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Purple Loosestrife

Management

Loosestrife Infestation

Cultural

Since Purple Loosestrife invades wet habitats, cultural management techniques are difficult to use. Vegetation should not be over grazed in or near riparian areas. Sites without vegetation should be reseeded to adaptable, competitive plants. However, purple loosestrife has the ability to continue to invade even heavily vegetated sites. This means that supplemental management methods are needed, in addition to cultural. One effective cultural technique is to eliminate loosestrife from ornamental plantings.

Mechanical management

For infestations of a few plants, purple loosestrife can be controlled, especially on sandy soils, by hand pulling or digging seedlings before they produce seed. More mature plants may require digging to be uprooted. Remove all stems and roots by putting them in bags to prevent them from sprouting new plants. Another mechanical method is to cut flower heads before they seed.

Bagging Purple LoosestrifeBiological Management

Two species of beetles (Galerucella calmariensis and Galerucella pucilla) are showing some promise for biological control of loosestrife. Releases of at least 500 beetles per infested site are needed. These beetles eat leaves, small stems, and flowers, and can completely defoliate loosestrife plants. Two other insects, a root weevil (Hylobiau transversovitatus) and seed weevil (Nanothyes spp.) are in early research stages.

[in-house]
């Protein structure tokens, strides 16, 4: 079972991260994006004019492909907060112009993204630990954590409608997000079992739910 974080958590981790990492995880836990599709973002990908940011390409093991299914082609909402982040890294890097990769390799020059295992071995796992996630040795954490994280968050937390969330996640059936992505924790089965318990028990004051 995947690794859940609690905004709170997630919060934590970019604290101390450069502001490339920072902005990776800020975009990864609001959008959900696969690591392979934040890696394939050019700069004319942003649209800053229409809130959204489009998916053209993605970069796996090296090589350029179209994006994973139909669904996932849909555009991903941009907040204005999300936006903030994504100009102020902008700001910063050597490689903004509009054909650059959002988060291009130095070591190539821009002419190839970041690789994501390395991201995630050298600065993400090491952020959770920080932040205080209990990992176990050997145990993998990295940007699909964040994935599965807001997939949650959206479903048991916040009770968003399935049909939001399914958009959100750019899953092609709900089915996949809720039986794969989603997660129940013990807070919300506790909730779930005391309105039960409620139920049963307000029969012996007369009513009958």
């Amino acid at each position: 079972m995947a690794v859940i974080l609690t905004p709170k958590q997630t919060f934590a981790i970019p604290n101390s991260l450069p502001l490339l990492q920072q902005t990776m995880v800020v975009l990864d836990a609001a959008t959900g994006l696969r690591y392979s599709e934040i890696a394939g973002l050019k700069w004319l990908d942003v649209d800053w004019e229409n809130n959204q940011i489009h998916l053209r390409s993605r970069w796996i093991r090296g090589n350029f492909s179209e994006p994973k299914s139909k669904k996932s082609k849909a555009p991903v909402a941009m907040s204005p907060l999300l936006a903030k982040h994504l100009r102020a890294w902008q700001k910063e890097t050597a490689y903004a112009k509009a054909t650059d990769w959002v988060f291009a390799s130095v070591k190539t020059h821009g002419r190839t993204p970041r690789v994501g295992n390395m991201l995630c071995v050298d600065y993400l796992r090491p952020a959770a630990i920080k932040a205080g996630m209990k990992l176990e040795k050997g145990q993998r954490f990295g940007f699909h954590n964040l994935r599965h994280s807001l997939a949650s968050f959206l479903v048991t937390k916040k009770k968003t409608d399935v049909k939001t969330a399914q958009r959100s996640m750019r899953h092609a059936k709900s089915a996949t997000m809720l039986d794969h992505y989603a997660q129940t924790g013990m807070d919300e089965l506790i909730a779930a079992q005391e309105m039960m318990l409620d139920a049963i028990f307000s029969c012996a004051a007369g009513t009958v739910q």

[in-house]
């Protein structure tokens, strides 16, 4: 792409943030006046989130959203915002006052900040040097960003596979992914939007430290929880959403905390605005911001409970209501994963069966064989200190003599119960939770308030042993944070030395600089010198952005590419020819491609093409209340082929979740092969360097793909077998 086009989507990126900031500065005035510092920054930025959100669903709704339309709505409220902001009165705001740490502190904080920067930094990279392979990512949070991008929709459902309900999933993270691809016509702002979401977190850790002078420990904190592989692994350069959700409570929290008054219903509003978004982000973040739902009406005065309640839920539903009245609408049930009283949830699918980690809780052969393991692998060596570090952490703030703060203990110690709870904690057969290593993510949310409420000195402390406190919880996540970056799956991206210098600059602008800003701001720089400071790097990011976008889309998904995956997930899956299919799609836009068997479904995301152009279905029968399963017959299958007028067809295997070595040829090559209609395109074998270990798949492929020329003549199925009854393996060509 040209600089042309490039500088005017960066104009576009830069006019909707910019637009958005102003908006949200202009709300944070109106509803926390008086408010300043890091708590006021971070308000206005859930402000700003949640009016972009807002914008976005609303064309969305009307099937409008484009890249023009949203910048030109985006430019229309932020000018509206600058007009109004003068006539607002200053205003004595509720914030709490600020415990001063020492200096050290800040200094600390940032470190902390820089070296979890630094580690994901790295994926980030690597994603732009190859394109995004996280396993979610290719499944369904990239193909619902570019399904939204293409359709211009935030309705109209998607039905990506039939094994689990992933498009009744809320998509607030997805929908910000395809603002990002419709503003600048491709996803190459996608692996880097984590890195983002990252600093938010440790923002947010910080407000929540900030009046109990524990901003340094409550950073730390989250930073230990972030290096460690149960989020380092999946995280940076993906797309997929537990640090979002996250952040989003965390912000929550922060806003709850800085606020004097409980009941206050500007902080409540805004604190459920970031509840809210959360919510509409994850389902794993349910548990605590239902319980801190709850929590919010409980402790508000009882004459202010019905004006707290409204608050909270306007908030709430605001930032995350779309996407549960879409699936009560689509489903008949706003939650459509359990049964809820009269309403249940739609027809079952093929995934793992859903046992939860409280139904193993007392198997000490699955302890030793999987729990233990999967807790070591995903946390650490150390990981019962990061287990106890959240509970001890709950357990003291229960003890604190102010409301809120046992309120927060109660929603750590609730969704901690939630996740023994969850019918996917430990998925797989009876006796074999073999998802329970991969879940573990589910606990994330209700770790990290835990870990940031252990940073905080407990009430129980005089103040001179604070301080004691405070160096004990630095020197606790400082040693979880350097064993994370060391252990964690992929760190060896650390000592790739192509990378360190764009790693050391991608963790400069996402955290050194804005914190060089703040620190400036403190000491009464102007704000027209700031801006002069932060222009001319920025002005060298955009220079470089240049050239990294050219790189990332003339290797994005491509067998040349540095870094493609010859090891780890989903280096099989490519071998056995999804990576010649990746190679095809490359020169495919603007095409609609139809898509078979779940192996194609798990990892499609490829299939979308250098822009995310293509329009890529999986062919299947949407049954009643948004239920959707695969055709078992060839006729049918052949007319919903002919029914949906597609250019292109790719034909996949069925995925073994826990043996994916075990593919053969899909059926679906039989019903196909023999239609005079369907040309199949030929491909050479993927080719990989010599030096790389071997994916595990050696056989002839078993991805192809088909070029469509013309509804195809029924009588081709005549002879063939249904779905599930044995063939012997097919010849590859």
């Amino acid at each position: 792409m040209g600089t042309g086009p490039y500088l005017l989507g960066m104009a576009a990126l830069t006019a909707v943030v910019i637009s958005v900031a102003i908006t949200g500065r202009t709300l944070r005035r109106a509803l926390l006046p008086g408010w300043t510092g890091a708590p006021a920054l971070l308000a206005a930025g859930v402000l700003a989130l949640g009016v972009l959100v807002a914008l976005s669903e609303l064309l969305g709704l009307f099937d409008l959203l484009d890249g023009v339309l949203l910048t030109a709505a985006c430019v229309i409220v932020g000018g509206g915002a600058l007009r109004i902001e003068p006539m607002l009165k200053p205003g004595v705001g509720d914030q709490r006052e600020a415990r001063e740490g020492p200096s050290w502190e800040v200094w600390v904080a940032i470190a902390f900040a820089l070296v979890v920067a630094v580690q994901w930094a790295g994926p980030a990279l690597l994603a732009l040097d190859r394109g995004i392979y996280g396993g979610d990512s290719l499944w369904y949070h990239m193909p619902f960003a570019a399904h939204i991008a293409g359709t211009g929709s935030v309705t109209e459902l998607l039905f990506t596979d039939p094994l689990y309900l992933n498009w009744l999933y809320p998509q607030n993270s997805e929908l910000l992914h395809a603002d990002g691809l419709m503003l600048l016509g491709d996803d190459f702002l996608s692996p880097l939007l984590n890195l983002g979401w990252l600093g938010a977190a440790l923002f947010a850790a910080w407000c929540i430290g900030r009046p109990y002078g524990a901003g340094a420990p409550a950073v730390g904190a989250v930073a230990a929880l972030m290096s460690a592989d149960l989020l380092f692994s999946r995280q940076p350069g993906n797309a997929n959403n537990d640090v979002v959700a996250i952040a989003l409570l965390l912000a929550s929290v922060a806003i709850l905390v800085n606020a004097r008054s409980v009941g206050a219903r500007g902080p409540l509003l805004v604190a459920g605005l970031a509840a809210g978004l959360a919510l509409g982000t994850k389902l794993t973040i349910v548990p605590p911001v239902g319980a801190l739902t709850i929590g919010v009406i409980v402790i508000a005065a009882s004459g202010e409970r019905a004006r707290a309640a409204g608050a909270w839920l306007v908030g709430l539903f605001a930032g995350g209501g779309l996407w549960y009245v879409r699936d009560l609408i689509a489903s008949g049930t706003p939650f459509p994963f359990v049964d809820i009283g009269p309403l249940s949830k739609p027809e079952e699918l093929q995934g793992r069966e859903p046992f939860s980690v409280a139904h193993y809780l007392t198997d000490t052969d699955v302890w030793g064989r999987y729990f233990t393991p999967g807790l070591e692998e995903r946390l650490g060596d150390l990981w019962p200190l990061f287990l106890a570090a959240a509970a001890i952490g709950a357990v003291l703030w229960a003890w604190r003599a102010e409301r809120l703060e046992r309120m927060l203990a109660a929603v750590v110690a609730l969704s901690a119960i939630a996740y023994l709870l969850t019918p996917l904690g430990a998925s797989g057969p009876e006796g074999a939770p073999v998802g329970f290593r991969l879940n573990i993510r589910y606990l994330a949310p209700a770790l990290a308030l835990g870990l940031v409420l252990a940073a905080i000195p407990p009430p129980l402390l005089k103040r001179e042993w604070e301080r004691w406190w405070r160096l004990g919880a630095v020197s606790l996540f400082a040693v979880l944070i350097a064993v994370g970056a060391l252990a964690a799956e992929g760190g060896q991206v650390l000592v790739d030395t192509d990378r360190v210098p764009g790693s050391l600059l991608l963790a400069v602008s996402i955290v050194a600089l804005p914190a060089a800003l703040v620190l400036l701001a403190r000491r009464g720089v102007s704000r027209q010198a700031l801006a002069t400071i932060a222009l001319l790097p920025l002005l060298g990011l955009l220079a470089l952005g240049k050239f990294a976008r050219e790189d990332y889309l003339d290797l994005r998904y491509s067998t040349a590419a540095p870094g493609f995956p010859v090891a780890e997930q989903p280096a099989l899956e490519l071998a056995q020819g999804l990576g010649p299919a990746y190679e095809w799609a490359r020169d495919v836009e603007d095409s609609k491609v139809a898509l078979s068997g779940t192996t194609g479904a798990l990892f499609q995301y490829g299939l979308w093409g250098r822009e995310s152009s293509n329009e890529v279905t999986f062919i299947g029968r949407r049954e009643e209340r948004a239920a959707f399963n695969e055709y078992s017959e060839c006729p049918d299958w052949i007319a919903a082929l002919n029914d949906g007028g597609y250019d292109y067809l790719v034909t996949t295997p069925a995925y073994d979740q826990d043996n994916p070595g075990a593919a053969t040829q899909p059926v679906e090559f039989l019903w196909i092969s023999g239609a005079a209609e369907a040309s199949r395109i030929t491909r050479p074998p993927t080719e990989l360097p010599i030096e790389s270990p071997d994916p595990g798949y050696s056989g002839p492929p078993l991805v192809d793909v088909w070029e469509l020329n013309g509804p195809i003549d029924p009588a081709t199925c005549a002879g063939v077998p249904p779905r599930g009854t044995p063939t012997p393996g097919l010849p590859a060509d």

Herbicide Management

For early season control of seedling and regrowth plants less than 1-2 feet tall, use aquatic-labeled 2,4-D is effective. Look for seedlings where adult plants have grown.

For Mature plants, the only labeled option is Rodeo at pre-flowering to post bloom stages. For spot spraying use a 1.0 to 1.5% solution plus .5% of nonionic surfactant. A wiper application can be used with a 33.3% solution of Rodeo, plus 5 to 10% surfactant, at the full-flower stage. Be extremely careful when applying Rodeo, it is a nonselective product that will kill all other vegetation that it comes in contact with. It is also recommended that all flowerheads are removed and bagged prior to herbicide application. This will reduce the amount of seed dispersal.

Always read and follow label instructions when making any application. Consult with your local pesticide dealer or extension agent for specific recommendations.

Integrated Management in Riparian Sites

Preparing for Herbicide Application

Hand-pull or dig out small infestations. Apply a labeled herbicide to larger infestations to reduce their size for mechanical treatment. Apply 2,4-D to early growing plants to avoid killing desirable vegetation with use of Rodeo.


 

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